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Limit Hold'em:
1. Longhand Limit
2. Shorthand Limit
3. Adv. Shorthand

No-Limit Hold'em:
1. Intro to NL
2. Advanced NL
3. Who Pays Off
4. Stack Sizes

Omaha:
1. Intro to Omaha
2. Low Limit Omaha
3. Intro to PLO
4. Omaha Hi/Lo

Tournaments:
1. Tourney Overview
2. Single-Table NL
3. Advanced NL STTs
4. Multi-Table NL
5. Multi-Table Limit
6. Tourney Variants

Money Management:
1. Moving Limits
2. When to Quit
3. Short/Long Run

Other:
1. Intermediate Mistakes
2. Utilizing Promotions
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PokerTips Blog!

A Successful Day Two

I played day 2b of the WSOP Main Event today. My starting table was super unusual. I showed up with 43,950 chips to a table full of solid players. Bryan Devonshire, Jon Friendberg and Matt Jarvis were all in a row across from me. Everyone else at the table was solid too. What made it weird was that we were all fairly low on chips. The average stack at our table was ~40k when the average stack in the tournament was more like 60-70k. I was pretty concerned about the table draw, but it turned out to be not too bad. There was hardly ever a big pot played as most of us seemed content on staying out of each other’s way.

One small, funny thing was Devonshire enjoying a $2/minute massage right in the face of a guy at the table who had just confessed he has $50,000 trapped on UB. I don’t think it crossed Devonshire’s mind as being in any way inappropriate. Most of those UB guys were happy to take money from the site, but never actually felt personally responsible for the product they were endorsing. I guess that’s just par for the course in our cashgrab culture.

To give you an idea of how tough the was, here were two topics of conversations discussed at the table:

1. What it was like playing on PokerRoom.com (a site that long since ago defunct and didn’t service U.S. players after the UIGEA).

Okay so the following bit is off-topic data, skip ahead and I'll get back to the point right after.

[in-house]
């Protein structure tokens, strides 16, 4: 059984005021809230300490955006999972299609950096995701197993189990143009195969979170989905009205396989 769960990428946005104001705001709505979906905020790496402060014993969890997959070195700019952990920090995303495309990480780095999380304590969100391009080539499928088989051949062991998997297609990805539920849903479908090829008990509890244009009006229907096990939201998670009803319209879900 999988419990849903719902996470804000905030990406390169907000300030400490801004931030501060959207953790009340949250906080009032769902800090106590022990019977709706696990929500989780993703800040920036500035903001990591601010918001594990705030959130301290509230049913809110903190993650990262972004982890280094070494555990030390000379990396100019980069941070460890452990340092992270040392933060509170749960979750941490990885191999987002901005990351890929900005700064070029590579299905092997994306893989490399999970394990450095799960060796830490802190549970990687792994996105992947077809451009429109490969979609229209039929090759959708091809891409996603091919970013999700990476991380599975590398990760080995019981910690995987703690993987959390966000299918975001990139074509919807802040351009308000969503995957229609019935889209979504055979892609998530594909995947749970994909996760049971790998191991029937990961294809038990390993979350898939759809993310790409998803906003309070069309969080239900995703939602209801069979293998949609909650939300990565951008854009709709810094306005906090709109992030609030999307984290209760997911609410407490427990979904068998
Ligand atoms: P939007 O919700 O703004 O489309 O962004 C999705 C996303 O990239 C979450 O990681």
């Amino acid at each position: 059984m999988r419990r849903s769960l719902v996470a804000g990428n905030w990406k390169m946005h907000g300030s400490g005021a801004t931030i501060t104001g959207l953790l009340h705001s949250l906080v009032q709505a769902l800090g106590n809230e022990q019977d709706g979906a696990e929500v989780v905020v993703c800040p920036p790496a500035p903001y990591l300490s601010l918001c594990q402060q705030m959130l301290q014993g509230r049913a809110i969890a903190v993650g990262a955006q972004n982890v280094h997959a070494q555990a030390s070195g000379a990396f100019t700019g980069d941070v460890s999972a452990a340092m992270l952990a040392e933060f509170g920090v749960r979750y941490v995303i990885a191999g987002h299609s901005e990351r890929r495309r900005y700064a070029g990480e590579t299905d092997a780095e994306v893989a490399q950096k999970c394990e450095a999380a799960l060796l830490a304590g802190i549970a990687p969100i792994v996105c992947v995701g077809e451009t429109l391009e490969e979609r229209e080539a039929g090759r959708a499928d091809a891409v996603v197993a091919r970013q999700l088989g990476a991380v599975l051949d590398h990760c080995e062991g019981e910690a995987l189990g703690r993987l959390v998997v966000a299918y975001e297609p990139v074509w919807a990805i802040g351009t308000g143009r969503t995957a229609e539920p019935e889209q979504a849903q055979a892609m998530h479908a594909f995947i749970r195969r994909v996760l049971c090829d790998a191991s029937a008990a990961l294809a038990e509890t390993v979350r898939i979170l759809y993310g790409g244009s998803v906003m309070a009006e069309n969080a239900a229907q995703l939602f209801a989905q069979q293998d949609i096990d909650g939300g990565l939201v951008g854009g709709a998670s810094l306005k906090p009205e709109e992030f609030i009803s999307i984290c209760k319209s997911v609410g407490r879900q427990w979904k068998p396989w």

2. What stats you like to appear on your HUD when playing online.

Those are two pretty solid indicators that you’re playing at a table full of competent players.

Anyway, given how awful the table draw was, I was fine with having broken even over the course of six hours before the table broke. My next table was much better. Even just within 20 minutes of play, it was obvious to me that I only needed to be concerned about one or two guys.

There were only three pots I played all day in which I put more than 20,000 into the pot. I’ll share the details of the most interesting one.

During 500/1000/100, I raised to 2,400 in middle position with 99. A French player that had shown some spazzy tendencies called in position. The flop nearly brought a tear to my eye, A96. 17.5 hours into the tournament, it was the first set I had flopped. I led out for 3,200 and the French guy called. A 7 came on the turn. I led out for 5,200 and had to contain my excitement when the French guy raised to 15,000. He was fairly pot committed at that point, so I didn’t bother trying to do anything fancy and just shoved my remaining ~38,000. He insta-turbo-snap-called me and showed 77. So awesome! Floated me on the flop and then turned a worse set. Can’t ask to get any luckier!

That got me up to 106,000. I was moved to a new table shortly after that which was much tougher. For the most part, everyone was pretty competent. I peaked at 123,000 before not winning a pot in the final two hours of play to bag up 96,400 for day three.

Overall, I’m very happy with how the first two days have gone. I was only all-in once fading one out and haven’t been below 40 big blinds at any point. Day three is hugely important; it’s pretty much the make or break day for everyone in the field in terms of determining their chances of cashing. I’m happy to have a day off tomorrow because after that, it’s poker day in and day out until the final table.


 



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